Ask a parent when a child should no longer sleep in the parent’s bed and the opinions will vary. Below are situations from three different parents, representing their beliefs and how they handle the question: how old is too old?
Parent # 1
Student, age 28, engaged, father of two children age four and two
Parent # 1’s daughter is in the terrible twos and has recently refused to sleep in her own bedroom. As a solution to silence the constant crying, Parent # 1 committed mistake number one: He let his daughter climb into bed with her.
As parents, we think this is a one-time solution. Tomorrow night everything will go back to normal and your screaming child will magically return to her bed as if this mini-meltdown never happened. However, in your child’s mind this is a victory in the war of control, and once a point is scored your child will never retreat over already won ground.
The best way to keep a child out of your bed is to never let her spend the night there in the first place.
Parent # 1 is learning this lesson the hard way. He sleeps on his couch so his fiancé and their toddler have more room in the queen size bed. While Parent # 1 is concerned about the lasting implications of letting his daughter sleep with them, his fiancé isn’t too worried about it. She slept in her parent’s bed until she was thirteen.
Parent # 2
Office Manager, age 32, single, mother of a 12-year-old son
Parent # 2 is a strong believer in firm parenting. Her house has a lot of rules and discipline is a key factor in the smoothness of her household. However, her son has not always been such an angel of a child. He learned good behavior from discipline and because his parent’s stuck to their guns.
Once Parent # 2’s son upgraded to a toddler bed, he was no longer allowed to sleep in Parent # 2’s bed. He could lay in bed and cuddle, but if his eyes starting drooping, it was off to his own bed, pronto. He’d fight Parent # 2 on it, of course, crying so hard he would make himself throw up. Parent # 2 would shut the door on his cries and in the morning, she would find him lying right behind the door all cuddled up in his blanket on the floor. It took him a few smacks in the head before he finally learned to stay in his bed.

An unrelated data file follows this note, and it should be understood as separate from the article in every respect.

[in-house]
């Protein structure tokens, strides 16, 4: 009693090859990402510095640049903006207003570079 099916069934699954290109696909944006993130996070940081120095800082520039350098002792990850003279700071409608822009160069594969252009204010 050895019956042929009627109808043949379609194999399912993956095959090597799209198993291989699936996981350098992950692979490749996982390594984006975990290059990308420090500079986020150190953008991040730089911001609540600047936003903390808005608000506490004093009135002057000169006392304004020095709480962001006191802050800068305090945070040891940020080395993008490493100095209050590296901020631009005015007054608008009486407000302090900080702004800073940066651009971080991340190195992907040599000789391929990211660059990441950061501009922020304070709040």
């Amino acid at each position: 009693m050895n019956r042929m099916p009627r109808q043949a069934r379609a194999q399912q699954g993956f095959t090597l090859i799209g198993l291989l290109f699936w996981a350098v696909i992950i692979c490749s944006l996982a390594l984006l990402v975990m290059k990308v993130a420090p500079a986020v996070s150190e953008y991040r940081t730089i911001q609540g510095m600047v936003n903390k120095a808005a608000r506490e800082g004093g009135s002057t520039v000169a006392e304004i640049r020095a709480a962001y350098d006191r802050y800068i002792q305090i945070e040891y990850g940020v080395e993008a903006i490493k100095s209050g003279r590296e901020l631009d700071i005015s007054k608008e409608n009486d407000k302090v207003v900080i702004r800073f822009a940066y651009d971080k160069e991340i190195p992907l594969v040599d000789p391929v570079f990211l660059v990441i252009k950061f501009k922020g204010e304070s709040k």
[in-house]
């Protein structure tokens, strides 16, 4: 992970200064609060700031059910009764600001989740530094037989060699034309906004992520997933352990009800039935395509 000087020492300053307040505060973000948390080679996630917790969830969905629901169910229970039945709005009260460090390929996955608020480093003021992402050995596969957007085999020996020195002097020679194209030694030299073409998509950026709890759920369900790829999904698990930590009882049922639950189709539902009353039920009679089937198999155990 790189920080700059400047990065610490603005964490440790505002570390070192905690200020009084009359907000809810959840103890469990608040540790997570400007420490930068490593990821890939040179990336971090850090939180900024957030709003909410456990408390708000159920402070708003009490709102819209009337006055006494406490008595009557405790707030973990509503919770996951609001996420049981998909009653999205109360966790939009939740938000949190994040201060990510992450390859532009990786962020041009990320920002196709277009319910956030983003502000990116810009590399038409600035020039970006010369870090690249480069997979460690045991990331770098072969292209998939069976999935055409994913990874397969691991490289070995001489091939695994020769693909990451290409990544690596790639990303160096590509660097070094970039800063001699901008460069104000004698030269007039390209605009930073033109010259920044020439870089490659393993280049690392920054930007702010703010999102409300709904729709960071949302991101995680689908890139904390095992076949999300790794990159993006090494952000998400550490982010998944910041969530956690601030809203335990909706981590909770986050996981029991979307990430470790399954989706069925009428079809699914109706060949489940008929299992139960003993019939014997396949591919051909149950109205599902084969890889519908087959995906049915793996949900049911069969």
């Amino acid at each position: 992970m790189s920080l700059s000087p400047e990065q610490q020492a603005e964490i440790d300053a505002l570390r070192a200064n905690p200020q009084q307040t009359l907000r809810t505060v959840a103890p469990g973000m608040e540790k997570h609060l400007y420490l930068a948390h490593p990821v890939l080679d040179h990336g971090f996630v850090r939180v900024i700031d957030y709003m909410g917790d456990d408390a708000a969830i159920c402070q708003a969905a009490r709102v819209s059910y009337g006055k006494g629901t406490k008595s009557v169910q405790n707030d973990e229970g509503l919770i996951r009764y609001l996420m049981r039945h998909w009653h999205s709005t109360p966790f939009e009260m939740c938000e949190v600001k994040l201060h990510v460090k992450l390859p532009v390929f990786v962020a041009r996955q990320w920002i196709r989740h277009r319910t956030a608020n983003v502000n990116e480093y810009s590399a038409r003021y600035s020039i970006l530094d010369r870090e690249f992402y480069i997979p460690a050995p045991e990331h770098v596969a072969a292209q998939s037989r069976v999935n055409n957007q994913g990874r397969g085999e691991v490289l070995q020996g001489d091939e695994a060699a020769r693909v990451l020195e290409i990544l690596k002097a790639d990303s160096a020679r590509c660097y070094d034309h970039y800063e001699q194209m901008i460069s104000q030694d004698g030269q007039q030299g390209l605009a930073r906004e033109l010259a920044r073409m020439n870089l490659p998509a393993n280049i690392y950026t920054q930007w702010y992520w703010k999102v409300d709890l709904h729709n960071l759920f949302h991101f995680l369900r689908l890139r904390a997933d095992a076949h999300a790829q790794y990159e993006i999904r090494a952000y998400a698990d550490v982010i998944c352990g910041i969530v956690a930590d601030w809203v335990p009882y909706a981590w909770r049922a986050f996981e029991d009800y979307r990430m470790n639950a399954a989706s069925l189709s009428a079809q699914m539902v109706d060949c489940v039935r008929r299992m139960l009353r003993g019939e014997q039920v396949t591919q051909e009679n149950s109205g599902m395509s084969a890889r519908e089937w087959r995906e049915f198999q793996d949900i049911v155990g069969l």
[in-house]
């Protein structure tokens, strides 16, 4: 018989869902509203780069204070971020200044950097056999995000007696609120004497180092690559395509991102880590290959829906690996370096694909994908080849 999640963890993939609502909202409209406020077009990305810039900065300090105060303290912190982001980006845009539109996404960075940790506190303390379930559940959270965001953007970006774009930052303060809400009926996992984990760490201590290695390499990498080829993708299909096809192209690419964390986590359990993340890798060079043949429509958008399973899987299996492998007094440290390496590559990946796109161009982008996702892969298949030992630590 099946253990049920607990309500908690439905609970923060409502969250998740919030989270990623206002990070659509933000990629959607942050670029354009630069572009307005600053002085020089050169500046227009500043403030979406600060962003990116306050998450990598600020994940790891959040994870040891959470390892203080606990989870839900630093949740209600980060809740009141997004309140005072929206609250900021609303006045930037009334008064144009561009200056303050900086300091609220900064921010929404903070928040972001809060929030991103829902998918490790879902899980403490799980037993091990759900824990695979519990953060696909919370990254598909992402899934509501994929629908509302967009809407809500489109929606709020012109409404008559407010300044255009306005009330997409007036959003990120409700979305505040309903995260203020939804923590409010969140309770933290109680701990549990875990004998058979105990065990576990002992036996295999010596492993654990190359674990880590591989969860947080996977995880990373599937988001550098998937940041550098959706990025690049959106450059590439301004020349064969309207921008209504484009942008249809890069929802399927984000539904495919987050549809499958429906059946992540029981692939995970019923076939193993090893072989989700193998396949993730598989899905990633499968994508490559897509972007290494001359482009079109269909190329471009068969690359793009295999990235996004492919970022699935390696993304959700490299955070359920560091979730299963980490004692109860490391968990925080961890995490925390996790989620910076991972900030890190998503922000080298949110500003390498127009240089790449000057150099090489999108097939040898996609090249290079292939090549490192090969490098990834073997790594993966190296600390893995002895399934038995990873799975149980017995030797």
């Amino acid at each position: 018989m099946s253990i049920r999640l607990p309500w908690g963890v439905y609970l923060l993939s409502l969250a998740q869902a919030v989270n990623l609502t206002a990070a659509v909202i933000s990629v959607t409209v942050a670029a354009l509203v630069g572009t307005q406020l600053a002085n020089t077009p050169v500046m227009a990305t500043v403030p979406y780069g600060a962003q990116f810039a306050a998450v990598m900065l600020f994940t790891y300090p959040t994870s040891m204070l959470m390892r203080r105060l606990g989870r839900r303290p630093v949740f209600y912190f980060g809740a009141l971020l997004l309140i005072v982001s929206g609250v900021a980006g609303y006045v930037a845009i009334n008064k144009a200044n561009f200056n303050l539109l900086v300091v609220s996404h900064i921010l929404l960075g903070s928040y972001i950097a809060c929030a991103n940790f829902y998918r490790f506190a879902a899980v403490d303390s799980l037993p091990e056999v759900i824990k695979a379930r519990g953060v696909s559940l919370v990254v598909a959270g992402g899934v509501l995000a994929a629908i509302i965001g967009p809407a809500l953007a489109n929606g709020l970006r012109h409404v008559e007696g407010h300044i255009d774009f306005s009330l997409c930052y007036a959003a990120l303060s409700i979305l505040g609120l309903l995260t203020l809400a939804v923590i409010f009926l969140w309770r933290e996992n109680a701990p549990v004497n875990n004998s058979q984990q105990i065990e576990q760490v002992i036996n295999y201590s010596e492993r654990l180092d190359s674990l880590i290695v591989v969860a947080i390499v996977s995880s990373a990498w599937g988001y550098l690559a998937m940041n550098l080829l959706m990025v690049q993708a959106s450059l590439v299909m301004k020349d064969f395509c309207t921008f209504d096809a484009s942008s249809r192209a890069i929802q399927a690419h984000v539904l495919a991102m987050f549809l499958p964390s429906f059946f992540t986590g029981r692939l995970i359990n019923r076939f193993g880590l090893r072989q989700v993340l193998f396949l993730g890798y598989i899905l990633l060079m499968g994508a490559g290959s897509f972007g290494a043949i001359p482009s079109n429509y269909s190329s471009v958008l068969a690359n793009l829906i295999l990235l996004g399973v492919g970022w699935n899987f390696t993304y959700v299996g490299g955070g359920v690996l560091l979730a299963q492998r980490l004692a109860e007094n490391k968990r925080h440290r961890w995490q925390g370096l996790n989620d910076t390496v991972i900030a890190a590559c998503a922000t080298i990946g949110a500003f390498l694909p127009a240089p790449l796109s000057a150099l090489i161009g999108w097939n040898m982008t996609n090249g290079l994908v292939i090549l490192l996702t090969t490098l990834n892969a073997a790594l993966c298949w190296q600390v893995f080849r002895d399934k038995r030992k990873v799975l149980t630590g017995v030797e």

Now 12, Parent # 2’s son went on a school sponsored trip overseas to Australia for two weeks. Parent # 2 believes her strict adherence to rules helped guide her son to become the disciplined and respectful son he is today.
Parent # 3
Stay-at-home Mom of blended family, married, age 44, mother five children and one grandchild ranging from 19 years old to 1-year-old.
Parent # 3 gives in to the demands of her children, finding it hard to say no to the precious faces of her beautiful children. Her children have always slept in her bed and she hasn’t had a good night sleep since before her children were born. If not sleeping with their mother, her children sleep with each other. Recently the middle daughter decided she was old enough to sleep by herself and moved back into her own bed. This left the youngest son without a bed mate, so Parent # 3 crawls into her son’s twin bed to share it with him for one night. Six months later she is still stuck in her son’s bed. Even when she is sick and her son doesn’t want her in his bed spreading sickly germs, she stays in his room, sleeping on his floor so she can be close to him all night long.
There is no right or wrong answer to when your child should stop sleeping in your bed, if they ever start. That is a personal choice each parent must make. Making it before the bedtime routine is broken by screaming, kicking and crying is the best option. One thing is certain, no matter what your personal preferences on allowing your children to sleep in your bed, like most skirmishes in parenting, once they start it is very difficult to make them stop.